STORIES
April 30, 2018

Red Sox Nurse: A Baseball Fan’s Dream Job

By Lee Nelson

The Red Sox Nation is comprised of some of the most die-hard fans in Major League Baseball. A few lucky fans, who happen to be nurses, get to spend their shifts in the middle of all the action at Fenway Park. 

We interviewed Nurse Shelley Lynch, a former Red Sox Nurse and also top 10 Boston Red Sox “Nurse Hero.” 

Lynch recalled her days at the ballpark, “when a ball or bat goes into the stands, I find myself tense until I know no one was injured,” she says. “Working at Fenway was directly related to my work at Beth Israel Deaconess Medical Center Boston.  BIDMC is the proud sponsor of the Boston Red Sox.  So I wouldn't have been able to do the job unless I was working in the ICU or ED at BIDMC.”

Shelley worked there for a few seasons while she still lived in Boston and before she and her husband, Chad, began having children. She is now a full-time lecturer at University of Massachusetts Dartmouth, an ICU nurse at BIDMC and a Family Nurse Practitioner at Freccero Medical Associates. She and her husband run the ACLS Academy, an American Heart Association training in Quincy, Mass. They teach CPR to everyone from Girl Scouts to other healthcare professionals. 

Each March, she goes with Partners in Development to Haiti to care for patients in a client in Port-au-Prince. She provides well-child check-ups and other duties as a family nurse practitioner.

Why did you want to be a nurse in the first place?

“It just fit with who I am– caring, loving, and compassionate. I always loved helping people.”

Where was your first job as a nurse and in what unit?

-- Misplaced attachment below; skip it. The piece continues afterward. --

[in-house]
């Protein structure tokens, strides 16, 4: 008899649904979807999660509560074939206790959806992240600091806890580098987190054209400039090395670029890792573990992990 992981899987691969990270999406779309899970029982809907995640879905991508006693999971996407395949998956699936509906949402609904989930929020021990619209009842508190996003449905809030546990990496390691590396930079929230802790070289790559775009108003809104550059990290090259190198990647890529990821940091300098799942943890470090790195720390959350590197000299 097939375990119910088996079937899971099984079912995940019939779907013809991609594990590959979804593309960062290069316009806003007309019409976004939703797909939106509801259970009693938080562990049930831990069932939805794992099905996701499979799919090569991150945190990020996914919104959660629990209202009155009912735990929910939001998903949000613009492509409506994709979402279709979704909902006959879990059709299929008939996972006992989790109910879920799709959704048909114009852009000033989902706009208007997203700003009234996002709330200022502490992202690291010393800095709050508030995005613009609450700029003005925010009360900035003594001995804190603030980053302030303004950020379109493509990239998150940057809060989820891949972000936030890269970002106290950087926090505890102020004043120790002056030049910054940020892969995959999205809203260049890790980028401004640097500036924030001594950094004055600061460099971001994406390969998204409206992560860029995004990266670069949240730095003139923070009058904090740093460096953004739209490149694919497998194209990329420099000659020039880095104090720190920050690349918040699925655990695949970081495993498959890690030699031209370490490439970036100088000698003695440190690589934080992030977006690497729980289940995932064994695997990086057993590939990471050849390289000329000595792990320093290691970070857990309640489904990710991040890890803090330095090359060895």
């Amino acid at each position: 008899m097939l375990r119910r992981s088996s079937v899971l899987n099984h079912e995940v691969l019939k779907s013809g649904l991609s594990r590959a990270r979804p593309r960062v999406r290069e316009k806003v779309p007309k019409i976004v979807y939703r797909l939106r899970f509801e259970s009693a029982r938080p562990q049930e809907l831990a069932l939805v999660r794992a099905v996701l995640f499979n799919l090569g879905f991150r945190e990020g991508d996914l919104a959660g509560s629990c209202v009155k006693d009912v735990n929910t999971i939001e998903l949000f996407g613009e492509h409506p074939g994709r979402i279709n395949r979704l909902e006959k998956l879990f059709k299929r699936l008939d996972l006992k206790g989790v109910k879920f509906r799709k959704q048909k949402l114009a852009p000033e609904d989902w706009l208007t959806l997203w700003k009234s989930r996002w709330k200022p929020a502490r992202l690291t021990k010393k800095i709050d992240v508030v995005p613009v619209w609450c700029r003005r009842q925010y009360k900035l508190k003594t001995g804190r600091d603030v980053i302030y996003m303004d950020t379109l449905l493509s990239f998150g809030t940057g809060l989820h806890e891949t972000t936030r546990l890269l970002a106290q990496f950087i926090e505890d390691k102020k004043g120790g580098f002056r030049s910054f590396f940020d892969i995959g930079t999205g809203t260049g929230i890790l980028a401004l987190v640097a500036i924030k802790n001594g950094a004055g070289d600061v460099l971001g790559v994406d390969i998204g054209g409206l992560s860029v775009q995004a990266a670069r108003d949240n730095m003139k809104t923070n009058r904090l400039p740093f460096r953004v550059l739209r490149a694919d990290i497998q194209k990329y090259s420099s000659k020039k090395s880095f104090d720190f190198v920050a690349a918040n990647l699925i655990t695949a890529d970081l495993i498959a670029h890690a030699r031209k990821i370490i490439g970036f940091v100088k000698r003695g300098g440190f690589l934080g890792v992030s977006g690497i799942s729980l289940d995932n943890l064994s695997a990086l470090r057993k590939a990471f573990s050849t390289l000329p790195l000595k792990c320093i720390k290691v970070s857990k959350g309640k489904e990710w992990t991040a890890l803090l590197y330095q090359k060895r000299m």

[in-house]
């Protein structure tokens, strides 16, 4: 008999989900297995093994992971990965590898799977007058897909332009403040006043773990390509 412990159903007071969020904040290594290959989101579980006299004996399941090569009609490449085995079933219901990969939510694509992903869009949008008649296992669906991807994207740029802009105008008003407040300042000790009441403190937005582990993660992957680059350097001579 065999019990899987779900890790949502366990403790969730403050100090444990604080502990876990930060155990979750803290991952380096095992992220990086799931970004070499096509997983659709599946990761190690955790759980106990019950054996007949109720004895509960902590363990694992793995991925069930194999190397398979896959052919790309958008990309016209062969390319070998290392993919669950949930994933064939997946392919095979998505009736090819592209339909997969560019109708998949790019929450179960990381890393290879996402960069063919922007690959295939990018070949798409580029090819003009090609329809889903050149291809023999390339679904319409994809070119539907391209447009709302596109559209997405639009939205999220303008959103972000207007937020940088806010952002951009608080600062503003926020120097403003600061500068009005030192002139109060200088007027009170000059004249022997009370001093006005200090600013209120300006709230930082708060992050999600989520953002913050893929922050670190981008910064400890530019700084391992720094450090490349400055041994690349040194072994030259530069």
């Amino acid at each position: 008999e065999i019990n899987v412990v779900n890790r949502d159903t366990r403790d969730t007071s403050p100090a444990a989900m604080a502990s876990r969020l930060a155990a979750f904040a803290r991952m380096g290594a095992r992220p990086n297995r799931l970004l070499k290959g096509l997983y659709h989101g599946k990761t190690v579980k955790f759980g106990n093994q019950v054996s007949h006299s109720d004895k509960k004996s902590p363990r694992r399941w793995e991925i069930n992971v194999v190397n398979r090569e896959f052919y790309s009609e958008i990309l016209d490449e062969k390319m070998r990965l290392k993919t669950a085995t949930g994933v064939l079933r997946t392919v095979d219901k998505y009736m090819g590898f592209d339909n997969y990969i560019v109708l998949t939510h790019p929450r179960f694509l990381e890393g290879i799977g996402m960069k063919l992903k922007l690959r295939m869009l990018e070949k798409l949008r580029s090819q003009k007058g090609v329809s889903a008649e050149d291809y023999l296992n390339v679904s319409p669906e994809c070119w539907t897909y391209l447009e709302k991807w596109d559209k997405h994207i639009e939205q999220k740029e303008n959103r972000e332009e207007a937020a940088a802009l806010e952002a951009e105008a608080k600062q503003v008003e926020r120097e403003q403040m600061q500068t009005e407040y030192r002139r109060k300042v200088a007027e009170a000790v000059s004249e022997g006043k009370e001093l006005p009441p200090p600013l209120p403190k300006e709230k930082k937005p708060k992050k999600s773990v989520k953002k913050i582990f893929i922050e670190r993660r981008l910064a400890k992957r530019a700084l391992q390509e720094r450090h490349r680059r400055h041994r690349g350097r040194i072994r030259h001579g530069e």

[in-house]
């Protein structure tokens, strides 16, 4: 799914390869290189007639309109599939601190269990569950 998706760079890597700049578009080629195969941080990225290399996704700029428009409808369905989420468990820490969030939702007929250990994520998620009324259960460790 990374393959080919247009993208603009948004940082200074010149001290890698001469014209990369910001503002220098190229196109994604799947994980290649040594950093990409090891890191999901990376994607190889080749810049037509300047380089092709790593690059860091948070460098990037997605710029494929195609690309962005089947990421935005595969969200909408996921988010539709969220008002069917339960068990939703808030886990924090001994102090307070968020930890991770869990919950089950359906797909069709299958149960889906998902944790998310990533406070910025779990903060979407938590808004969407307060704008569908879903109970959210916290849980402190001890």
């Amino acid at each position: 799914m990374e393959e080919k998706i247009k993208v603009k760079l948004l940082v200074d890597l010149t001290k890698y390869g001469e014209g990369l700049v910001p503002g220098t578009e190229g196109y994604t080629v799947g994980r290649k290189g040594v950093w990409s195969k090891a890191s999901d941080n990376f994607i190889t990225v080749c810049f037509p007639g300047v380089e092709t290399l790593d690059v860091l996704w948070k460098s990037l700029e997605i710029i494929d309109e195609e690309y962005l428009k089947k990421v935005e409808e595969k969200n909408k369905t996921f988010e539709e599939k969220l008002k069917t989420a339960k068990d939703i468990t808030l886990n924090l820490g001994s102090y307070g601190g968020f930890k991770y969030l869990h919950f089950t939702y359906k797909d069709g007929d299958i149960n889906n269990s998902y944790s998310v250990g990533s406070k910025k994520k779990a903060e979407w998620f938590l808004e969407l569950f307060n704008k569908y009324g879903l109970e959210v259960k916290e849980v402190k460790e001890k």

“I started off at the University Hospital in Syracuse, NY in the ICU.”

Tell us how you got started as a Red Sox nurse

“In 2011, some of my ICU colleagues were working the games, and I asked how I could start to work the games.” Shortly thereafter she started working the home games at Fenway Park. 

What do you do as a nurse at a Red Sox game?

“We take care of the fans. There are three stations – home plate, green monster, and the first aid station. You rotate between the three places caring for the people in the stands. You work individually but with a team when working at Fenway.  The team from BIDMC has one attending, one ED resident, one intern occasionally, three RNs, and one tech. We join the Cataldo EMS team when caring for the people in the stands.”

Explain how it works being an MLB nurse

“We basically set up the first aid station, then we pack travel bags which we carry around the ballpark along with a defibrillator. The bags have first aid equipment along with emergency equipment.”

How do you get a job with the Red Sox?

“You need to be working in ED or ICU at BIDMC. Then go through orientation to the ballpark.”

What are the pros/cons of the job?

“It’s flexible. This work is in addition to the work in the hospital.  It is not paid overtime.  Most people who do this role love the Red Sox. So, it is a fun way to watch the game.”

Do you need any special training? 

ICU or ED, she says.

What was the absolute best day you’ve ever had as a Red Sox nurse? 

“Every game I worked was the best day because I only was able to work a few home games a month. I just loved the energy of the ballpark when working a game.” 

What was one of the worst days you had as a nurse with the Red Sox?

“Multiple rain delays which had me at the ballpark from 2 p.m. until 2 a.m.”

What are some of the other interesting things that happen when you were a Red Sox nurse? 

“You get to eat a meal prior to the game in the Red Sox cafeteria. You will often see retired players or sportscasters, or have the opportunity to meet Wally.” 

She also was honored for her efforts at Fenway when a patient had an accident in the men’s room. She and an EMT did everything to maintain the man’s dignity while helping him. Others at the scene said the two performed remarkably for what they had to endure in the bathroom. 

How is the pay as a Red Sox nurse?

“It is the same rate as when I work a shift in the hospital.”

Through the years, Shelley has received numerous letters from patients and families expressing their gratitude for her compassion. She also was honored by the Massachusetts State Police at the State House for saving a life at the airport. 

Next Up: Doctor Led Secret Facebook Project To Convince Hospitals To Share Patient Data

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